In the third instalment of 'My Genre’s Status', we speak with RLF writers who struggle against being pigeonholed, and consider issues such as the way different countries categorise literature, the challenges of hybrid forms and the need to keep pushing the boundaries.
Essays help attune the ear to the music of things. But I’m still startled — and delighted — by the sheer unexpectedness of the connections that proliferate once I start to really listen to the notes that sound in the objects that catch my attention.
Chris Arthur considers what makes a piece of literature disturbing, and asks whether writers and readers should be concerned by the rapid development of AI-generated text.
'In my efforts to be ‘the world’s amanuensis’ I can only convey a tiny fraction of nature’s wonders. My books are as much records of failing to catch the world’s whispered essays as they are transcriptions of the incredible things they say. '
Chris Arthur asks whether there’s such a thing as rules for writing, explores the enduring appeal of writers’ rulebooks, and revisits a classic of the genre, Strunk & White’s The Elements of Style.
'What issues from my pen is like a kind of linear stalagmite; the essential sediment of its sentences built up, at least in part, from the slow drip, drip of advice from teachers, editors, reviewers, friends, and family.'
'Every now and then someone gets in touch to say how much a piece of my writing has meant to them. It's satisfying to know that links can be forged through carefully wrought sentences, so that mind can touch mind.'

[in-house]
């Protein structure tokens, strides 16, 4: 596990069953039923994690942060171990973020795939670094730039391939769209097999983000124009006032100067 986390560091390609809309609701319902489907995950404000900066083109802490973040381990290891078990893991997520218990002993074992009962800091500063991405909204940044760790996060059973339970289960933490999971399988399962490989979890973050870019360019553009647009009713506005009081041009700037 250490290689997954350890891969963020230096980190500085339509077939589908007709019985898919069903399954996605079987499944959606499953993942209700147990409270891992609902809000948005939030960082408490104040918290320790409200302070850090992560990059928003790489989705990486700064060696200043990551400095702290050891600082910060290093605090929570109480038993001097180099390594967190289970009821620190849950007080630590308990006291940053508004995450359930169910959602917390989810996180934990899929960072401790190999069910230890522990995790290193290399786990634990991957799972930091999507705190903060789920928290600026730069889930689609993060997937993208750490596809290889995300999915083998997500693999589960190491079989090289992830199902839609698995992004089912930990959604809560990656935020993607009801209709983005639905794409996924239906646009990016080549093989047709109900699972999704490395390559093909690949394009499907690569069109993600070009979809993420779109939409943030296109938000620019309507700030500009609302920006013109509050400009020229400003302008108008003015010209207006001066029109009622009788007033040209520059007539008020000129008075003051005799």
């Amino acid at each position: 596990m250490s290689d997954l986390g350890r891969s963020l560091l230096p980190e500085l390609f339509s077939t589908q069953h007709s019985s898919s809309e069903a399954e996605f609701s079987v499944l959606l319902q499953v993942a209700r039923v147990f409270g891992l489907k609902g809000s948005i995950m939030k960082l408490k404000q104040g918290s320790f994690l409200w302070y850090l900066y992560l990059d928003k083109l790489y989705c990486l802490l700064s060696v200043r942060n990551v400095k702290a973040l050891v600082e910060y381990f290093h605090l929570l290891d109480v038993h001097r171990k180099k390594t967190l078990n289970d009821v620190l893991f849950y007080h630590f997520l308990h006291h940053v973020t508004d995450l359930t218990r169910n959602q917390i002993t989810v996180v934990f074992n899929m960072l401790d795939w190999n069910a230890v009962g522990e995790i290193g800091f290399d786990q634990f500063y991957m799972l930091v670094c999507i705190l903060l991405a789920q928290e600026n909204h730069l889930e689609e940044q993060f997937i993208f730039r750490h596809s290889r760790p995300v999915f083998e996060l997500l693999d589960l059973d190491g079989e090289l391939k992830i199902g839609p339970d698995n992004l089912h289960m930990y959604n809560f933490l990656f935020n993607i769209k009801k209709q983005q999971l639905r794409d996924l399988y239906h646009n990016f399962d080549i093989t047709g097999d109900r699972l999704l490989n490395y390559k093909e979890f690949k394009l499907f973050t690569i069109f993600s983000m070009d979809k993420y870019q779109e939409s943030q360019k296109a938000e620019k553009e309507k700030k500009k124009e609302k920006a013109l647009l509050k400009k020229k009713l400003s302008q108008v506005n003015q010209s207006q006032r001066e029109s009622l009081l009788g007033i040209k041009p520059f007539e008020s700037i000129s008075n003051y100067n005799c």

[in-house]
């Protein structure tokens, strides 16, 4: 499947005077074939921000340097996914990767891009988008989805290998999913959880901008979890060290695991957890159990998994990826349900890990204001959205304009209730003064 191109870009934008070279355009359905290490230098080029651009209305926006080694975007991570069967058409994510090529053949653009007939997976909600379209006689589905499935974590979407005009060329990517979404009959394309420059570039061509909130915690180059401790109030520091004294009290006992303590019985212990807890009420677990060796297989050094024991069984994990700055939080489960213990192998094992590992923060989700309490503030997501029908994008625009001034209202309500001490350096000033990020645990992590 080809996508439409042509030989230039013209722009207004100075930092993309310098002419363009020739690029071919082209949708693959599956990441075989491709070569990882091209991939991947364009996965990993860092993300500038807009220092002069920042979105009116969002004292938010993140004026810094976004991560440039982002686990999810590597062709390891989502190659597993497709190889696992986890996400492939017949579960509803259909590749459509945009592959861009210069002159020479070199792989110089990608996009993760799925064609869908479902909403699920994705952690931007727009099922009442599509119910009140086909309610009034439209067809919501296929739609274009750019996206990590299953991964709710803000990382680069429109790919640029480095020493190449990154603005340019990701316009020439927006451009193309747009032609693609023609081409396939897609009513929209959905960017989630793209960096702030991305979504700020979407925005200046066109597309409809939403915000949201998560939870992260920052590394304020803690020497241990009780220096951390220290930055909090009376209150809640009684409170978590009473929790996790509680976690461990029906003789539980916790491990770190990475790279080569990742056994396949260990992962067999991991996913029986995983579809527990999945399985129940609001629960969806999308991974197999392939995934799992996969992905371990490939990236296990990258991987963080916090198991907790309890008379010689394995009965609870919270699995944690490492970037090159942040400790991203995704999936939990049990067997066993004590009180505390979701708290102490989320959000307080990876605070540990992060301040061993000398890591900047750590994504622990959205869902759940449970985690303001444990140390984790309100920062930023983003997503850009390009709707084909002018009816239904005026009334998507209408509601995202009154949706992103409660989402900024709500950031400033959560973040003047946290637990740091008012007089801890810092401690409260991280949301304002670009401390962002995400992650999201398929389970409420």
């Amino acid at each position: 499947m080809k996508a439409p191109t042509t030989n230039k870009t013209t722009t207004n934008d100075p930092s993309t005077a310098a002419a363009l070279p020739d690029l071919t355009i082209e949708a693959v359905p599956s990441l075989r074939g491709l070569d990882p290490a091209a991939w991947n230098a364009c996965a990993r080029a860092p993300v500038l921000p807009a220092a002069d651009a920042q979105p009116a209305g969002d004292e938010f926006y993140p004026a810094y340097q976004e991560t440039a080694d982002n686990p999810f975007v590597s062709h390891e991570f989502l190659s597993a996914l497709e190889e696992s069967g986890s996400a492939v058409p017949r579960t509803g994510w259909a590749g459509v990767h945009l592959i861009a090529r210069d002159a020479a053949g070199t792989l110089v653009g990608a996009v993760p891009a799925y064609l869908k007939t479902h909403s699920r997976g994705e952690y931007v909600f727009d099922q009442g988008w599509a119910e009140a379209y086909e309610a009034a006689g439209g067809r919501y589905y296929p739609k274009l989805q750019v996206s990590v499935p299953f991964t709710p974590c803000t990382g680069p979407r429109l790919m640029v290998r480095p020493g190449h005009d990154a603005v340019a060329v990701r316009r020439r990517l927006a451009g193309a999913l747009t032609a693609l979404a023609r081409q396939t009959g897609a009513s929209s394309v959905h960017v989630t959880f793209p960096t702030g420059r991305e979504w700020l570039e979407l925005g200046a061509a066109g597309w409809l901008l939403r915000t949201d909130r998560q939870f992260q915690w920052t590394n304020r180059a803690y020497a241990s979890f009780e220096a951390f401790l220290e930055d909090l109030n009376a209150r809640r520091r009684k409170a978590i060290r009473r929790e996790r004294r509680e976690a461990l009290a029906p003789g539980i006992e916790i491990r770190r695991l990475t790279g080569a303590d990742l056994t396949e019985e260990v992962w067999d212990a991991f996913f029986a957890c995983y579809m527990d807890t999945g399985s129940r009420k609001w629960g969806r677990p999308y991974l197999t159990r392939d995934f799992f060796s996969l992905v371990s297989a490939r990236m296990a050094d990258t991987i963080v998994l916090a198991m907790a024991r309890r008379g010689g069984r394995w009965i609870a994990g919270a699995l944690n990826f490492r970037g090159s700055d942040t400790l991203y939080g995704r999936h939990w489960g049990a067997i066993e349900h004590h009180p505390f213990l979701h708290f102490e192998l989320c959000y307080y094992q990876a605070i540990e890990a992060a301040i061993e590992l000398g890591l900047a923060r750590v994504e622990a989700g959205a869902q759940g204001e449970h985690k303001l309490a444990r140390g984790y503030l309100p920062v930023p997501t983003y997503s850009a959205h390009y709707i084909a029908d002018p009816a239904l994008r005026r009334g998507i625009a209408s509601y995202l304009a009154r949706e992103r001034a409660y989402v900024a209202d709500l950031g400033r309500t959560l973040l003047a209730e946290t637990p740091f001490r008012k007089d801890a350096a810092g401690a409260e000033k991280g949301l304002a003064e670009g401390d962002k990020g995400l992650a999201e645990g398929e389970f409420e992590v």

'Occasionally acceptance comes first time, but more usually when a published piece appears, it will have a string of rejections trailing visibly behind it like a comet's tail. Students need to learn that this is simply part of the process of getting published.'
Chris Arthur asks how many words a writer should produce over the days, weeks and years, explores different approaches to productivity, and finds inspiration in the opposing attitudes of famous Japanese masters.
'As a struggling novice poet in Belfast in the dark days of the 1970s, I'd have been pleased to learn about the peace process... But what would I have made of news that I'd moved from poetry to non-fiction?'
Essayist Chris Arthur explores a historical tragedy with a very personal connection and questions the ethics at the heart of writing about the people and events of the past.
'Sometimes readers get in touch to tell me how they've been affected by things I've written. In the interchanges that develop I often get to know them, and invariably I learn a lot from their reaction.'